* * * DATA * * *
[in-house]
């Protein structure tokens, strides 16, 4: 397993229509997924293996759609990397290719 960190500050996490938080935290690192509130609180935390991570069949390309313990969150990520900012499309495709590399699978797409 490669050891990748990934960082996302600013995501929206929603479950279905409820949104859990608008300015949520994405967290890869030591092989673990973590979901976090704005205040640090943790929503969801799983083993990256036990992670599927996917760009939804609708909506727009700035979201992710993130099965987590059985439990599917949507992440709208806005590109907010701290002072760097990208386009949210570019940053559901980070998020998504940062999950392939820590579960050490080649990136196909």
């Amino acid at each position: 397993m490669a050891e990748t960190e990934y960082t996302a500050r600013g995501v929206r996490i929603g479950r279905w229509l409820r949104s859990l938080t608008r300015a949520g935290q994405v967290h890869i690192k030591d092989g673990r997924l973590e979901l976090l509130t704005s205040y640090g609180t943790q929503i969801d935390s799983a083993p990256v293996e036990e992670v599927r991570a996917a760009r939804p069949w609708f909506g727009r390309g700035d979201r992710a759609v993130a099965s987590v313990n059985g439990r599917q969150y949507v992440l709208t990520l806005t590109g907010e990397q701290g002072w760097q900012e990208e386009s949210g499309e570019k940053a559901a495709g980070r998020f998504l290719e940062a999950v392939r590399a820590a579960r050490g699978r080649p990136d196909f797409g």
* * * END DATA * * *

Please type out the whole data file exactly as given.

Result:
[in-house]
């Protein structure tokens, strides 16, 4: 397993229509997924293996759609990397290719 960190500050996490938080935290690192509130609180935390991570069949390309313990969150990520900012499309495709590399699978797409 490669050891990748990934960082996302600013995501929206929603479950279905409820949104859990608008300015949520994405967290890869030591092989673990973590979901976090704005205040640090943790929503969801799983083993990256036990992670599927996917760009939804609708909506727009700035979201992710993130099965987590059985439990599917949507992440709208806005590109907010701290002072760097990208386009949210570019940053559901980070998020998504940062999950392939820590579960050490080649990136196909």
């Amino acid at each position: 397993m490669a050891e990748t960190e990934y960082t996302a500050r600013g995501v929206r996490i929603g479950r279905w229509l409820r949104s859990l938080t608008r300015a949520g935290q994405v967290h890869i690192k030591d092989g673990r997924l973590e979901l976090l509130t704005s205040y640090g609180t943790q929503i969801d935390s799983a083993p990256v293996e036990e992670v599927r991570a996917a760009r939804p069949w609708f909506g727009r390309g700035d979201r992710a759609v993130a099965s987590v313990n059985g439990r599917q969150y949507v992440l709208t990520l806005t590109g907010e990397q701290g002072w760097q900012e990208e386009s949210g499309e570019k940053a559901a495709g980070r998020f998504l290719e940062a999950v392939r590399a820590a579960r050490g699978r080649p990136d196909f797409g």